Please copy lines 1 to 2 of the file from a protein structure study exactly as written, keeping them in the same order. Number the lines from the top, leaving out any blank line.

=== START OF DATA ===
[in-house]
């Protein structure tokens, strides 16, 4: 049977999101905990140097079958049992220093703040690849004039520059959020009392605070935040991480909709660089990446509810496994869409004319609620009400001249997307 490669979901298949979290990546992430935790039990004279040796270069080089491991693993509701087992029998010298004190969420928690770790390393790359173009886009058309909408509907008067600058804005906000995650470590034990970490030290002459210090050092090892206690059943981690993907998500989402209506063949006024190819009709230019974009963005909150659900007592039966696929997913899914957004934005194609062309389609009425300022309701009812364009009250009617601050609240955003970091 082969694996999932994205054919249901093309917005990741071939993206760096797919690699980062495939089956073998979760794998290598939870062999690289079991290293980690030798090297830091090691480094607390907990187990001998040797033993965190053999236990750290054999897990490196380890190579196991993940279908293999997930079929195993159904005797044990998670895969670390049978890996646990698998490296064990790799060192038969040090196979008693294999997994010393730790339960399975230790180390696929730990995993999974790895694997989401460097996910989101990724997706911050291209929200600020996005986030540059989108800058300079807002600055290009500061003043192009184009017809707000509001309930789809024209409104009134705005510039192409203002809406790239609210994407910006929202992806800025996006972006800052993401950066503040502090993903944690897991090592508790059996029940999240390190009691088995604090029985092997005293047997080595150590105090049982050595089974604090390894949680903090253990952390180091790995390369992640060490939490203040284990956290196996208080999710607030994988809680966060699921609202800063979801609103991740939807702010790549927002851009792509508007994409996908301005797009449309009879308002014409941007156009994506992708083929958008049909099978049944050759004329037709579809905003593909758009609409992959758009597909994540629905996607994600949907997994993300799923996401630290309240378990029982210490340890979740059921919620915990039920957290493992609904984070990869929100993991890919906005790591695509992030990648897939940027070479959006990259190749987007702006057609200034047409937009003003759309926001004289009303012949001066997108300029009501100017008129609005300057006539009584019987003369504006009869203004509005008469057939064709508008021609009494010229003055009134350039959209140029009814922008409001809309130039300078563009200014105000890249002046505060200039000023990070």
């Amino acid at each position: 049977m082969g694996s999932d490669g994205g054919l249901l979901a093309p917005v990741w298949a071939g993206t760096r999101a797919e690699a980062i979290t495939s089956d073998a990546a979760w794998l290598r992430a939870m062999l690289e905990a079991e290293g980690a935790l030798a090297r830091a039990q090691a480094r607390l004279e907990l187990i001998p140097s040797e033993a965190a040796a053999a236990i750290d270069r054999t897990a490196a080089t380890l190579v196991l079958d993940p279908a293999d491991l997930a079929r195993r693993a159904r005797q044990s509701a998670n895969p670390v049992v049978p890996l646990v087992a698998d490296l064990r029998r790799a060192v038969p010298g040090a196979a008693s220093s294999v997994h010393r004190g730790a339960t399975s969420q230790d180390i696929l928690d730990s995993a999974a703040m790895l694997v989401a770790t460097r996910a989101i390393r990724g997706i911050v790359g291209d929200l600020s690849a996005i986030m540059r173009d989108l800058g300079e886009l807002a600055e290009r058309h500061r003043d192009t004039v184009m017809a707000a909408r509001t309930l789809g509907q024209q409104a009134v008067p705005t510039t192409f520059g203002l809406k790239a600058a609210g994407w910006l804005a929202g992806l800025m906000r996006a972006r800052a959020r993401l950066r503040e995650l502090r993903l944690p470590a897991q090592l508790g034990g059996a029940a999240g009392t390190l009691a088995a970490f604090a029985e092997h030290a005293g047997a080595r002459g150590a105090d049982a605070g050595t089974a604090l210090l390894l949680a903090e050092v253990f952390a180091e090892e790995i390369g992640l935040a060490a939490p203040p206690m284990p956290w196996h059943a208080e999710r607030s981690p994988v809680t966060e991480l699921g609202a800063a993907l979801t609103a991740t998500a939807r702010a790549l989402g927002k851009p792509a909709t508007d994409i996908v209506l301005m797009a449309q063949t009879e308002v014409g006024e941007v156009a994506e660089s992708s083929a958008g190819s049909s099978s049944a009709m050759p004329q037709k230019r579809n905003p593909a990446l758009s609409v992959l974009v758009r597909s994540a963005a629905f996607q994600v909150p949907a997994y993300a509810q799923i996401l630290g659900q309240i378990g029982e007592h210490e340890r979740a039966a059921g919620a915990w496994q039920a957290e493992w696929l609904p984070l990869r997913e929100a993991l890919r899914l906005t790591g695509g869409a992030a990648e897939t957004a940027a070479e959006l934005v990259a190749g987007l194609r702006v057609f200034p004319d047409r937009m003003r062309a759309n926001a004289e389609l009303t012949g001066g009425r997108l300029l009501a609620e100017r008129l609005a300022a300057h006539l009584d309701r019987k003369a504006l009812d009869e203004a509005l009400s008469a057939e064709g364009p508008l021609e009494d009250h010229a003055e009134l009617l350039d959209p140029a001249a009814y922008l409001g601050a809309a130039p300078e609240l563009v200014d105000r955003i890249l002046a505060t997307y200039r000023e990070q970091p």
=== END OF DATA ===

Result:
[in-house]
């Protein structure tokens, strides 16, 4: 049977999101905990140097079958049992220093703040690849004039520059959020009392605070935040991480909709660089990446509810496994869409004319609620009400001249997307 490669979901298949979290990546992430935790039990004279040796270069080089491991693993509701087992029998010298004190969420928690770790390393790359173009886009058309909408509907008067600058804005906000995650470590034990970490030290002459210090050092090892206690059943981690993907998500989402209506063949006024190819009709230019974009963005909150659900007592039966696929997913899914957004934005194609062309389609009425300022309701009812364009009250009617601050609240955003970091 082969694996999932994205054919249901093309917005990741071939993206760096797919690699980062495939089956073998979760794998290598939870062999690289079991290293980690030798090297830091090691480094607390907990187990001998040797033993965190053999236990750290054999897990490196380890190579196991993940279908293999997930079929195993159904005797044990998670895969670390049978890996646990698998490296064990790799060192038969040090196979008693294999997994010393730790339960399975230790180390696929730990995993999974790895694997989401460097996910989101990724997706911050291209929200600020996005986030540059989108800058300079807002600055290009500061003043192009184009017809707000509001309930789809024209409104009134705005510039192409203002809406790239609210994407910006929202992806800025996006972006800052993401950066503040502090993903944690897991090592508790059996029940999240390190009691088995604090029985092997005293047997080595150590105090049982050595089974604090390894949680903090253990952390180091790995390369992640060490939490203040284990956290196996208080999710607030994988809680966060699921609202800063979801609103991740939807702010790549927002851009792509508007994409996908301005797009449309009879308002014409941007156009994506992708083929958008049909099978049944050759004329037709579809905003593909758009609409992959758009597909994540629905996607994600949907997994993300799923996401630290309240378990029982210490340890979740059921919620915990039920957290493992609904984070990869929100993991890919906005790591695509992030990648897939940027070479959006990259190749987007702006057609200034047409937009003003759309926001004289009303012949001066997108300029009501100017008129609005300057006539009584019987003369504006009869203004509005008469057939064709508008021609009494010229003055009134350039959209140029009814922008409001809309130039300078563009200014105000890249002046505060200039000023990070």